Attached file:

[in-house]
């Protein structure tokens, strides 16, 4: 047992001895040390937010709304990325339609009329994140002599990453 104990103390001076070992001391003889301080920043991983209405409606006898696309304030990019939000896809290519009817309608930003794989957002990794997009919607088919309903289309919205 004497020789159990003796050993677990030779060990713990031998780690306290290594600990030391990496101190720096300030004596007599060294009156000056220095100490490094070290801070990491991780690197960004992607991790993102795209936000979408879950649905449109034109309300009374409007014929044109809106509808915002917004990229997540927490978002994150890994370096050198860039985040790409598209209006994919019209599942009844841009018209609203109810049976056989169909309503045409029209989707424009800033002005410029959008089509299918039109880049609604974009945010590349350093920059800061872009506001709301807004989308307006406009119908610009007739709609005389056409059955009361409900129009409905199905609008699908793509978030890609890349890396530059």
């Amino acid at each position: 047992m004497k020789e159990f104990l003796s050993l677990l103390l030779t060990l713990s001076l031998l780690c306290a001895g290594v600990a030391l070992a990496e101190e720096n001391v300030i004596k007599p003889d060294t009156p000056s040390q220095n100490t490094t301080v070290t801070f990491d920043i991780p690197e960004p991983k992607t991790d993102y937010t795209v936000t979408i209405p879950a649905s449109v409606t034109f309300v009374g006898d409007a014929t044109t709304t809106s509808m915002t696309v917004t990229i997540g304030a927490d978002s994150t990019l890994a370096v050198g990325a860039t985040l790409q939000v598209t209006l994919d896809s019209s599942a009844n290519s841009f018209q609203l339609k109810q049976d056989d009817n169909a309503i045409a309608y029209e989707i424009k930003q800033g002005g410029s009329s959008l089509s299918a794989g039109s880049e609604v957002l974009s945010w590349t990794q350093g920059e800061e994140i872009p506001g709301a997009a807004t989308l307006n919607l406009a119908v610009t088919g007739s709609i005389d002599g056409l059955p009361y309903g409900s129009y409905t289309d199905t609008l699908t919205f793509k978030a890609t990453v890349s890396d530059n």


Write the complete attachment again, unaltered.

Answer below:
[in-house]
């Protein structure tokens, strides 16, 4: 047992001895040390937010709304990325339609009329994140002599990453 104990103390001076070992001391003889301080920043991983209405409606006898696309304030990019939000896809290519009817309608930003794989957002990794997009919607088919309903289309919205 004497020789159990003796050993677990030779060990713990031998780690306290290594600990030391990496101190720096300030004596007599060294009156000056220095100490490094070290801070990491991780690197960004992607991790993102795209936000979408879950649905449109034109309300009374409007014929044109809106509808915002917004990229997540927490978002994150890994370096050198860039985040790409598209209006994919019209599942009844841009018209609203109810049976056989169909309503045409029209989707424009800033002005410029959008089509299918039109880049609604974009945010590349350093920059800061872009506001709301807004989308307006406009119908610009007739709609005389056409059955009361409900129009409905199905609008699908793509978030890609890349890396530059």
């Amino acid at each position: 047992m004497k020789e159990f104990l003796s050993l677990l103390l030779t060990l713990s001076l031998l780690c306290a001895g290594v600990a030391l070992a990496e101190e720096n001391v300030i004596k007599p003889d060294t009156p000056s040390q220095n100490t490094t301080v070290t801070f990491d920043i991780p690197e960004p991983k992607t991790d993102y937010t795209v936000t979408i209405p879950a649905s449109v409606t034109f309300v009374g006898d409007a014929t044109t709304t809106s509808m915002t696309v917004t990229i997540g304030a927490d978002s994150t990019l890994a370096v050198g990325a860039t985040l790409q939000v598209t209006l994919d896809s019209s599942a009844n290519s841009f018209q609203l339609k109810q049976d056989d009817n169909a309503i045409a309608y029209e989707i424009k930003q800033g002005g410029s009329s959008l089509s299918a794989g039109s880049e609604v957002l974009s945010w590349t990794q350093g920059e800061e994140i872009p506001g709301a997009a807004t989308l307006n919607l406009a119908v610009t088919g007739s709609i005389d002599g056409l059955p009361y309903g409900s129009y409905t289309d199905t609008l699908t919205f793509k978030a890609t990453v890349s890396d530059n």